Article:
Friday, April 27, 2012

Personal cloud storage, the choice is yours

People work and play on their own computers, mobile devices and on the Internet. Nowadays, it's more than just certain applications and/or platforms being available in the cloud. It is about having a person's data immediately available. The general expectation of most people is that their work follows them onto whatever hardware they are using or wherever they go. No matter where they save their documents, photos or media, they want to be able to read, edit, update or retrieve it from whatever platform they are using at that particular moment. Enter personal cloud storage. The bottom-line goal of personal cloud storage services is to provide people with the ability to access their personal data from ANY device that they are using.

There are plenty of services for accessing and sharing files across your devices. The personal cloud market for the average consumer includes the major tech companies that we know and love: Apple, Microsoft, Google and Amazon. Let's not to forget smaller cloud storage pioneers such as Dropbox, SugarSync and Box or newcomers like LogMeIn's Cubby. Each offers cloud-based storage for documents, photos and other files. Each service also provides paid tiers for increasing storage beyond the free amounts given to those who sign up. Each one also comes with their own strengths and weaknesses. It is up to the consumer to chose the service that best meets their needs.

This week we saw several cloud storage providers provide major updates to their services (Dropbox, Microsoft) as well as see an established company introduce their cloud storage offering (Google). It can get confusing when trying to choose the one that best fits a person's digital lifestyle. Both The Verge and CNET provide a great breakdown of the various cloud storage options that are available to consumers.

My advice for those trying to decide which cloud service to use is to first determine what your needs are and then to see what works best with the technology that you use. Just as you would if you were buying a new car, give the different services a test drive to see which one best fits your lifestyle.


Wednesday, April 25, 2012

How to Prepare for Any Certification Exam

I teach several IT-related continuing education courses at one of the local universities part-time. One of classes that I teach is a prep class for the A+ and Network+ exams. Some students are always asking for an easy way to pass these exams. There is no magic method for passing any certification exams. What I suggest to my students is to follow three methods to help them pass any certification exam: preparation (study), practice (hands-on) and process (of elimination).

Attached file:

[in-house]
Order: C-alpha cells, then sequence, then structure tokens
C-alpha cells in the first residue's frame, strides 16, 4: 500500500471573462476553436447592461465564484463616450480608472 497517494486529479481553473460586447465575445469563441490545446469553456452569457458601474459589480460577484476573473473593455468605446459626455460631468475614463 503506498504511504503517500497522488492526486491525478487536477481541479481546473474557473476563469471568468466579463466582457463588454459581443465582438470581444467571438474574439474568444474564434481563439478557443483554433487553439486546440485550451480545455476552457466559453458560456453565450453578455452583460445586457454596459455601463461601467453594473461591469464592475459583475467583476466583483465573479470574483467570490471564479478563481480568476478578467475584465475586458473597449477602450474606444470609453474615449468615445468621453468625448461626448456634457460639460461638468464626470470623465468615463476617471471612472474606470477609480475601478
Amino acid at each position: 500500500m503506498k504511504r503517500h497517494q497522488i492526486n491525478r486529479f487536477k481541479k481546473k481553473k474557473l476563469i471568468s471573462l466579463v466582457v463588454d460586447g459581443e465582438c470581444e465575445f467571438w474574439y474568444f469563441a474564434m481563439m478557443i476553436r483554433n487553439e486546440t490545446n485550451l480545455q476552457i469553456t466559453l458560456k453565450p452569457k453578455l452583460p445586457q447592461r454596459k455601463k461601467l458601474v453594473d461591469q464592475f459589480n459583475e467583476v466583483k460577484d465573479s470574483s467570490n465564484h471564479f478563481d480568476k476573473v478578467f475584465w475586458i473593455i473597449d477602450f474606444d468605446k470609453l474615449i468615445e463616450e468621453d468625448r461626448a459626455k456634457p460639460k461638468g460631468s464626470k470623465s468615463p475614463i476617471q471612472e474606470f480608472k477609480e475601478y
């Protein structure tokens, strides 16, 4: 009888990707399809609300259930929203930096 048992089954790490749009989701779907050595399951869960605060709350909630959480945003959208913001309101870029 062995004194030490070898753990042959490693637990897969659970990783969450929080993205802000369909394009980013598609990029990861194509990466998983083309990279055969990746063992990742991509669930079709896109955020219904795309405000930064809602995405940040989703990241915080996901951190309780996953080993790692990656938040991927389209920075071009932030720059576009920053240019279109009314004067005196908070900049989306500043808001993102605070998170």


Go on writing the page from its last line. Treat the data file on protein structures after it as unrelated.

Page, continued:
First, you have to prepare to take an exam. This simply means that you need to study the material associated with the certification your are pursuing. In other words, read a book. Do some research on the available books related to the certification you are pursuing. You can do this by going to your local bookstore (Barnes & Noble, Books-A-Million, etc.) and reading through the first chapter of a book or by checking out reviews of the book online (Amazon is a good source). One thing to keep in mind is that you have to pick a book that YOU are comfortable with. Does the author's writing style keep you interested? Are you comfortable with the printed text in the book? Is it the right length for you to read within a reasonable timeframe? How well does it actually cover the material for the exam? A book that may have helped me pass the exam might not help you pass.

It takes more than reading a book to prepare for a certification exam. The second thing you need to do is get some hands-on practice with the material related to the exam. If you are not already in a position that allows you to perform work related to the certification you are pursuing, this is something you can do own your own if you have the resources available. For example, if you are pursuing the A+ certification, find some old computers that you can take apart and put back together (click here to view one of my earlier post about getting experience working on computers).  In addition, you can find courses locally that will provide you with the hands-on practice you need under the guidance of an experienced instructor (like me) who can answer questions for you.

Once you feel that you are ready to take the exam, use a process of elimination as you answer questions. Through the 10+ years I have been teaching, the thing that I see most often is that while people can learn well, many of them cannot test well. Some of not being able to test well stems from natural nervousness and anxiety that occurs when presented with an exam, but the truth is that many students have not been taught how to take a test. Certification exams are generally multiple choice. You are given a question and then provided with several answers to choose from as the correct one. Examinees read the question and then immediately try to pick the right answer. With some questions, the answer is very obvious; however, that is not always the case (if it was then everyone would pass these exams). This is where the process of elimination comes into play.

A typical question provides you with four answers to choose from as the correct one. You know that one answer is correct. The secret is to eliminate the wrong answer first. In most cases, the incorrect answer is very blatant. Sticks out like a sore thumb. Once you eliminate the most obvious wrong answer, repeat the process with the remaining choices until the correct answer becomes clear. If you have done your due diligence in preparation and practice, the process of elimination is easy.

All things said, I am by no means guaranteeing that you will pass your exam on the first try. However, if you are properly prepared, gained some hands-on practice and use a process of elimination in answer the questions, you will find that experience is not as scary or difficult as it may seem. Good luck!

Thursday, April 12, 2012

Windows Phone 7...Yeah, I like it

Let me start by saying that my work-provided cell phone is an iPhone 4 (previously an iPhone 3G) that I love and use every day (except for AT&T service in some areas or lack thereof). I will also upgrade to the latest iPhone when it comes available. That being said, I decided to take a closer look at Windows Phone 7 when it was time to upgrade my personal cell phone (plus, it would be a little weird having 2 iPhones to carry around everyday).  Plus, it's good for business if I'm familiar with a variety technology other than what is popular ;-)

iPhone 4 (left) next to HTC Trophy (right)